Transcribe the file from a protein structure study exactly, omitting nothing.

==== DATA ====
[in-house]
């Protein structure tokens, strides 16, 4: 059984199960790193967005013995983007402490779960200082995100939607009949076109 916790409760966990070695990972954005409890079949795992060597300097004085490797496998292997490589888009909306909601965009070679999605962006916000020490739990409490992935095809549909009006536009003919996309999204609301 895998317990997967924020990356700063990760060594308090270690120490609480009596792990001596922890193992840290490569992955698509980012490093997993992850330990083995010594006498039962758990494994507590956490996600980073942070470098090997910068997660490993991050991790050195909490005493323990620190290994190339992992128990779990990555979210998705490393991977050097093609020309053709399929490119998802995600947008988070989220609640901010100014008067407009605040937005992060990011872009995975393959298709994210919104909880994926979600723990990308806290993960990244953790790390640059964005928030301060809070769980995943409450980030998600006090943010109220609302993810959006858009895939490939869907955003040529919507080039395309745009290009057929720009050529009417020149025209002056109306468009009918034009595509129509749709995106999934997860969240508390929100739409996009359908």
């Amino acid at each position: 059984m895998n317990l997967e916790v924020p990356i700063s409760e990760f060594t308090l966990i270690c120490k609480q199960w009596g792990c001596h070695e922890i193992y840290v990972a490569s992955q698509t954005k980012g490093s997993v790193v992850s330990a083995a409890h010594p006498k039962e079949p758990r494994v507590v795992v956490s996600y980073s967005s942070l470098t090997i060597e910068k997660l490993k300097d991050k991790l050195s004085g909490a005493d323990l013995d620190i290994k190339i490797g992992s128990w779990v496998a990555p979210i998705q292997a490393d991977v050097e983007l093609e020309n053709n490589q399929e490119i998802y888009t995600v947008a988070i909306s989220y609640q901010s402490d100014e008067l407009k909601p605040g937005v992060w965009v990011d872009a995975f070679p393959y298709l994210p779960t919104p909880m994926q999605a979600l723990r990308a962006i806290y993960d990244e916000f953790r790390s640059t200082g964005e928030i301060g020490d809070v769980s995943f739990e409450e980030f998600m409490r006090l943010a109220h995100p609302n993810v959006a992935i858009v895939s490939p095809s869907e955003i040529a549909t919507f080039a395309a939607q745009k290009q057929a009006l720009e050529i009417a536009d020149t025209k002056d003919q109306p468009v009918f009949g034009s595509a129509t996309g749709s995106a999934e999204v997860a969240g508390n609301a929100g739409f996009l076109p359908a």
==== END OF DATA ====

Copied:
[in-house]
């Protein structure tokens, strides 16, 4: 059984199960790193967005013995983007402490779960200082995100939607009949076109 916790409760966990070695990972954005409890079949795992060597300097004085490797496998292997490589888009909306909601965009070679999605962006916000020490739990409490992935095809549909009006536009003919996309999204609301 895998317990997967924020990356700063990760060594308090270690120490609480009596792990001596922890193992840290490569992955698509980012490093997993992850330990083995010594006498039962758990494994507590956490996600980073942070470098090997910068997660490993991050991790050195909490005493323990620190290994190339992992128990779990990555979210998705490393991977050097093609020309053709399929490119998802995600947008988070989220609640901010100014008067407009605040937005992060990011872009995975393959298709994210919104909880994926979600723990990308806290993960990244953790790390640059964005928030301060809070769980995943409450980030998600006090943010109220609302993810959006858009895939490939869907955003040529919507080039395309745009290009057929720009050529009417020149025209002056109306468009009918034009595509129509749709995106999934997860969240508390929100739409996009359908």
């Amino acid at each position: 059984m895998n317990l997967e916790v924020p990356i700063s409760e990760f060594t308090l966990i270690c120490k609480q199960w009596g792990c001596h070695e922890i193992y840290v990972a490569s992955q698509t954005k980012g490093s997993v790193v992850s330990a083995a409890h010594p006498k039962e079949p758990r494994v507590v795992v956490s996600y980073s967005s942070l470098t090997i060597e910068k997660l490993k300097d991050k991790l050195s004085g909490a005493d323990l013995d620190i290994k190339i490797g992992s128990w779990v496998a990555p979210i998705q292997a490393d991977v050097e983007l093609e020309n053709n490589q399929e490119i998802y888009t995600v947008a988070i909306s989220y609640q901010s402490d100014e008067l407009k909601p605040g937005v992060w965009v990011d872009a995975f070679p393959y298709l994210p779960t919104p909880m994926q999605a979600l723990r990308a962006i806290y993960d990244e916000f953790r790390s640059t200082g964005e928030i301060g020490d809070v769980s995943f739990e409450e980030f998600m409490r006090l943010a109220h995100p609302n993810v959006a992935i858009v895939s490939p095809s869907e955003i040529a549909t919507f080039a395309a939607q745009k290009q057929a009006l720009e050529i009417a536009d020149t025209k002056d003919q109306p468009v009918f009949g034009s595509a129509t996309g749709s995106a999934e999204v997860a969240g508390n609301a929100g739409f996009l076109p359908a």